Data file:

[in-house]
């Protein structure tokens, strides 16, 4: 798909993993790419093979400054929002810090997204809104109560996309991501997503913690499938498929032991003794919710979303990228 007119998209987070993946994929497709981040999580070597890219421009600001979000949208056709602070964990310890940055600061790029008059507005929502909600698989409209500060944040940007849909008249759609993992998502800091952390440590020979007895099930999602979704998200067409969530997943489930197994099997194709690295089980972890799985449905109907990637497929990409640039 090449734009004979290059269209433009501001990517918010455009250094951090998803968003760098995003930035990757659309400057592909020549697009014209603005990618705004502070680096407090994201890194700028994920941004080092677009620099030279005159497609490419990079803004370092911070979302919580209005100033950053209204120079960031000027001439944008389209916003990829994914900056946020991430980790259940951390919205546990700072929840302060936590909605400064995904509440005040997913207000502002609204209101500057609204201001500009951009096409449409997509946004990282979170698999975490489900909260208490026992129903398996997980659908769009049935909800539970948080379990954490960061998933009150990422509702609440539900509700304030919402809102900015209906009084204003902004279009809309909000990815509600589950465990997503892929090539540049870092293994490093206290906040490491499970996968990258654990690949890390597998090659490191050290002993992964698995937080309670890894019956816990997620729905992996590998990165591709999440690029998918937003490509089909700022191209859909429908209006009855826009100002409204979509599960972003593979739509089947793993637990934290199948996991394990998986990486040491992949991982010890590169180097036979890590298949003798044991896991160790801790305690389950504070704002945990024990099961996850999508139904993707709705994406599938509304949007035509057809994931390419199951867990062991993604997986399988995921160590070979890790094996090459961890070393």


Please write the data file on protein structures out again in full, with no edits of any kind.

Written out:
[in-house]
């Protein structure tokens, strides 16, 4: 798909993993790419093979400054929002810090997204809104109560996309991501997503913690499938498929032991003794919710979303990228 007119998209987070993946994929497709981040999580070597890219421009600001979000949208056709602070964990310890940055600061790029008059507005929502909600698989409209500060944040940007849909008249759609993992998502800091952390440590020979007895099930999602979704998200067409969530997943489930197994099997194709690295089980972890799985449905109907990637497929990409640039 090449734009004979290059269209433009501001990517918010455009250094951090998803968003760098995003930035990757659309400057592909020549697009014209603005990618705004502070680096407090994201890194700028994920941004080092677009620099030279005159497609490419990079803004370092911070979302919580209005100033950053209204120079960031000027001439944008389209916003990829994914900056946020991430980790259940951390919205546990700072929840302060936590909605400064995904509440005040997913207000502002609204209101500057609204201001500009951009096409449409997509946004990282979170698999975490489900909260208490026992129903398996997980659908769009049935909800539970948080379990954490960061998933009150990422509702609440539900509700304030919402809102900015209906009084204003902004279009809309909000990815509600589950465990997503892929090539540049870092293994490093206290906040490491499970996968990258654990690949890390597998090659490191050290002993992964698995937080309670890894019956816990997620729905992996590998990165591709999440690029998918937003490509089909700022191209859909429908209006009855826009100002409204979509599960972003593979739509089947793993637990934290199948996991394990998986990486040491992949991982010890590169180097036979890590298949003798044991896991160790801790305690389950504070704002945990024990099961996850999508139904993707709705994406599938509304949007035509057809994931390419199951867990062991993604997986399988995921160590070979890790094996090459961890070393």